All that ashy air sparked a series of new public health warnings on Saturday, including one from California Department of Public Health director Dr. TomÃ¡s AragÃ³n.
- Aragon: “Vulnerable people, especially children, the elderly and pregnant women should reduce their outdoor activities and stay indoors, if possible.”
On Sunday, the Mosquito Fire was only 10% contained, according to Cal Fire. Firefighters had better luck containing the raging Fairview Fire near Hemet in Riverside County, thanks to rain from Tropical Storm Kay.
Feel the heat: Kay also helped break the back of an area-wide heatwave that scorched the all time temperature records in California communities and left Mount Shasta almost entirely without snow for the second consecutive summer.
On Friday, Governor Gavin Newsom signed a bill that will make California the first state to create a extreme heat warning system. Imagine something like classified categories that the National Oceanic and Atmospheric Administration issues for hurricanes, only when it’s really, dangerously hot outside.
New developments in LA mayor’s campaign
Crime and disorder dominated the debate in the very expensive Campaign for mayor of Los Angeles, but so far it has remained a more abstract point for the candidates. Bass’ opponent, real estate developer Rick Caruso, has portrayed himself as a no-nonsense businessman who won’t let progressive ideology get in the way crack down on crime.
The burglary did not appear to interrupt Bass’ weekend campaign plans â she visited Democratic activists in the Valley and San Pedro on Saturday. But the news completes a terrible, horrible, not good, very bad week for Bass.
On Wednesday, the Los Angeles Times reported that details of the tuition-free master’s bass received from the University of Southern California are now plays a âcriticalâ role in a federal fraudulent corruption case against former LA County Supervisor Mark Ridley-Thomas and one of the university’s former deans.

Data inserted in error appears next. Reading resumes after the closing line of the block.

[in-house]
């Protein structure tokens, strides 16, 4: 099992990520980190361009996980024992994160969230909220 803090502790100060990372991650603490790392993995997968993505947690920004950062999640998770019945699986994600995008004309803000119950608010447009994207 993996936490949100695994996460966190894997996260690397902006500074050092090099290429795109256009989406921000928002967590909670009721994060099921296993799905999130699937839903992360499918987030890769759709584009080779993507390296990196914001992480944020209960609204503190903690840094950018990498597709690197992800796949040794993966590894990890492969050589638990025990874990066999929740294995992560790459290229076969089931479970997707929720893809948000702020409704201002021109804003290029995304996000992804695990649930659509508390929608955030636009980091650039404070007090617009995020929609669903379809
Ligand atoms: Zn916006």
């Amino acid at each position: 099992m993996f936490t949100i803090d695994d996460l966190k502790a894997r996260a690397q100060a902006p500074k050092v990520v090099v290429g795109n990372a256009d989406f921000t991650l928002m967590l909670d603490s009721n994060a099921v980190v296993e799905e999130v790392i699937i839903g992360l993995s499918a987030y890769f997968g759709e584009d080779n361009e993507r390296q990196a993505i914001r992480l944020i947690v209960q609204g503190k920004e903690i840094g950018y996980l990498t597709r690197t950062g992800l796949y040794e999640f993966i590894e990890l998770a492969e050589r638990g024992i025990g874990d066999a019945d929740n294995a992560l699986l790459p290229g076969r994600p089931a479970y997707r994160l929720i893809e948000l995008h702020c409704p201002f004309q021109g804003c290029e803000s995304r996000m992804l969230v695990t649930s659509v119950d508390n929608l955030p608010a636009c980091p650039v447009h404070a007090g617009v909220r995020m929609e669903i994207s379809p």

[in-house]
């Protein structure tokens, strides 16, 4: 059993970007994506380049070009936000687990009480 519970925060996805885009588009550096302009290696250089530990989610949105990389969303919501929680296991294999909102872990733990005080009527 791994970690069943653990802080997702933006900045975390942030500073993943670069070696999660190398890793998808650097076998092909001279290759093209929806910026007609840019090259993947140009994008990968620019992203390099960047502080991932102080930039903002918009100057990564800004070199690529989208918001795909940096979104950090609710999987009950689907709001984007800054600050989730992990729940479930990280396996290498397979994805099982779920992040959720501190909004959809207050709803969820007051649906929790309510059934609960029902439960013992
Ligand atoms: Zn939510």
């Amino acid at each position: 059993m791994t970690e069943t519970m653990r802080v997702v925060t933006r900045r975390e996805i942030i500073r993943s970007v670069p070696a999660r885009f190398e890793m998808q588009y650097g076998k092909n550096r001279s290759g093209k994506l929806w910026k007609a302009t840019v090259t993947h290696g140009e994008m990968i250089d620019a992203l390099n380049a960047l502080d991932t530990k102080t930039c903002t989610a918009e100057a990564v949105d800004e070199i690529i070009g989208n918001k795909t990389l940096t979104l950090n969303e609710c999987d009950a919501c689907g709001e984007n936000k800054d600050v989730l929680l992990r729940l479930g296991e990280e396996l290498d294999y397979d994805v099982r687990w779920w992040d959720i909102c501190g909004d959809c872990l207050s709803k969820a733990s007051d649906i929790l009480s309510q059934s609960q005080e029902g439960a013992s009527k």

If that’s bad news for Bass, it’s not a big development for USC either. Among other scandals that have clouded the university’s once good reputation: A $1.1 billion settlement of sexual abusea dean of medical schoola central role in a college admission bribery case.
Now, as the Los Angeles mayoral campaign grows increasingly bitter, mere association with the school has become a political handicap, wrote the Los Angeles Times on Sunday. Caruso denounced Bass’ scholarship as “corruption…pure and simple.” Bass’s campaign fired back, noting that as chairman of the school’s board of trustees between 2018 and this year, Caruso helped achieve the billion-dollar legal settlement.
- Gloria Molina, former Los Angeles County Supervisor: “It’s unfortunate that this is the backdrop for this political back and forth… But in the deepest issues of political corruption, (USC has) been at the heart of it all .
Biggest bet yet
If you thought the 2020 proposal campaigns were a budget doozy â dominated as they were by the $200 million in spending by Uber, Lyft, and Doordash â the 2022 version is shaping up to be even more doozy.
Letâs take the two competing sports betting metrics first:
- The campaign supporting Prop. 26, which would allow in-person sports betting at tribal casinos and racetracks, has now raised $107 million while the “No” campaign has raised $42 million.
- Proponents of Proposition 27, which would greenlight online sports betting across the state, raised $173 million, while opponents raised $150 million.
Doing some quick math, that works out to nearly half a billion dollars for two props. For the perspective, it’s more than all the money raised on both sides of all proposal on the ballot in 2018 or 2016 or 2014 orâ¦
And there are still 56 days until Election Day.
Not that money necessarily buys you love. On Sunday, the editorial board of the Los Angeles Times published a double-barreled non-approvalurging his readers to vote “no” on both measures, which he called “crazy” and motivated by naked greed.
Which of the 2022 California ballot measures do you support or oppose?